An inductive load like our air conditioning compressors are a constant power load, we are not pushing current thru them, they are drawing current. The power on an inductive load cannot change so when voltage drops it pulls more current per Ohm's law.
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Old 11-07-2022, 05:38 PM   #15
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I'll have to disagree, modern microwaves are almost entirely resistive. Watts (power) is only constant on an inductive load, on a resistive load when voltage drops so does current, and the result is less watts (power) produced.
I guess I picked the wrong appliance for what I intended to be a simple explanation of the relation between watts, amps and voltage.
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Old 11-08-2022, 08:26 AM   #16
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This is not the first video involving a Winnebago employee making blatantly false statements about the capabilities of their RVs. I think they are not trying to deceive people as much as boast about their features. It’s marketing speak gone awry. Winnebago corporate needs to take steps to avoid this kind of thing.
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Old 11-08-2022, 08:29 AM   #17
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This is not the first video involving a Winnebago employee making blatantly false statements about the capabilities of their RVs. I think they are not trying to deceive people as much as boast about their features. It’s marketing speak gone awry. Winnebago corporate needs to take steps to avoid this kind of thing.
Sale people are often just that, and don't have an understanding of how things work. Over 20 years ago we went to look at a new "green" housing development, the realtor that was showing us one of the models insisted that the home could run entirely off it's patch of solar panels on the roof, including air conditioning, and did not need the grid.
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Old 11-08-2022, 07:10 PM   #18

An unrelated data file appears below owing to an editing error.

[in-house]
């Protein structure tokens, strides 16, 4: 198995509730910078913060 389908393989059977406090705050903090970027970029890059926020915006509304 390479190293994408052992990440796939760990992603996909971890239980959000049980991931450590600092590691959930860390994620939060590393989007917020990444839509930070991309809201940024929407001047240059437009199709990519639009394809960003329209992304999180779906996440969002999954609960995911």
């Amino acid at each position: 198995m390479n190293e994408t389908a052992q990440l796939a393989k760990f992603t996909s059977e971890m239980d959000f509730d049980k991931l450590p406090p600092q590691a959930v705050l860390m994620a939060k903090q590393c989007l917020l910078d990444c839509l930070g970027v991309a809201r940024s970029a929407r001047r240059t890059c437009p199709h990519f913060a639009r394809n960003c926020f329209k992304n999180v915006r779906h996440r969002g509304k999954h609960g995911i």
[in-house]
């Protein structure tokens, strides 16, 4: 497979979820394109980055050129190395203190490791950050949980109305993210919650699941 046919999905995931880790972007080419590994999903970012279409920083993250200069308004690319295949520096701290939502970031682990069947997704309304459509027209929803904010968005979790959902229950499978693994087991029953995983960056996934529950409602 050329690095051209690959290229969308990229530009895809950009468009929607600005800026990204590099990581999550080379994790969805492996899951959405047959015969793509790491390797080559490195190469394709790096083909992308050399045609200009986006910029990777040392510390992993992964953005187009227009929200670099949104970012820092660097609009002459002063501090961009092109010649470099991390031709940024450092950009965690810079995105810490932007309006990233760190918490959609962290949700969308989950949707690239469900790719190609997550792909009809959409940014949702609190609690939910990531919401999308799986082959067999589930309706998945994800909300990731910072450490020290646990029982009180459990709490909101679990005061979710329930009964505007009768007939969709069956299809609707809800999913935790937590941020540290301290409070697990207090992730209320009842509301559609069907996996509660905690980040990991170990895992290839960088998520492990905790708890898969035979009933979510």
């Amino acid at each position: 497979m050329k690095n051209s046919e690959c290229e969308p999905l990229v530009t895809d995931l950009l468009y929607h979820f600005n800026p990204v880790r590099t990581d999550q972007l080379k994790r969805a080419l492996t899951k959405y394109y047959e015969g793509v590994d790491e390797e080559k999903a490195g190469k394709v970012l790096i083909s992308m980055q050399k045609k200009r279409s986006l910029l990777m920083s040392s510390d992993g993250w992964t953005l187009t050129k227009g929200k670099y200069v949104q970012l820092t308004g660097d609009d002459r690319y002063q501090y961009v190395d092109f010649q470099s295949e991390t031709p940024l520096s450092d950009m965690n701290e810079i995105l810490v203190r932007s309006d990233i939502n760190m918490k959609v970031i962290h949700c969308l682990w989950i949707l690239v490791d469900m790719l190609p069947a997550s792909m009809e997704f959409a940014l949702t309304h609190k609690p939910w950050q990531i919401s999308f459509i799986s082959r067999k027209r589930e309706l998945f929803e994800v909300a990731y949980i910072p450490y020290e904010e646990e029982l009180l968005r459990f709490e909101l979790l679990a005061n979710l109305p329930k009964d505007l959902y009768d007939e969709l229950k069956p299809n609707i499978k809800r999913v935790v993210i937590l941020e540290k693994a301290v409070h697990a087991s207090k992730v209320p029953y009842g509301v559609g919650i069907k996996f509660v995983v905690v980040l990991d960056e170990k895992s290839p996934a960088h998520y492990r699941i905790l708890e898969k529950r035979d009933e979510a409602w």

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1. It's not your fault, you've been mislead by the video from Veurink's RV Center in Grand Rapids Mich. The narrator, Grant Smith, is a Winnebago employee and the video was filmed at the factory. This clearly makes Winnebago more than an accessory to the misinformation.
This is interesting because I bought my FLX at Veurink’s and my salesman was very honest and I would say fairly accurate regarding the capabilities. Not trying to defend them because overall I was not impressed with my experience there. I didn’t pay attention to when the video was posted but I bought mine at the end of September so maybe they wised up some since the video. They had the bunk house version there labeled “demo” and when I asked my salesman what that meant and he said one of the other salesman (the guy in the video I believe) took it out for the weekend with his family to see how well it did and after his trip he figured max 3 days without A/C and with some power conservation.

We took our 2108 DS out for a weekend (2 nights) and returned home at 40% running the furnace (at night) and fridge the whole time. Initially we sort of conserved power but the first morning we were still at 70 some % so we weren’t too restrictive on power after that. Our campsite was in the woods so the solar panels did not get a lot of good direct sunlight. I think that it did quite well. Most of the other trailers in the park ran generators during the day while ours was never started.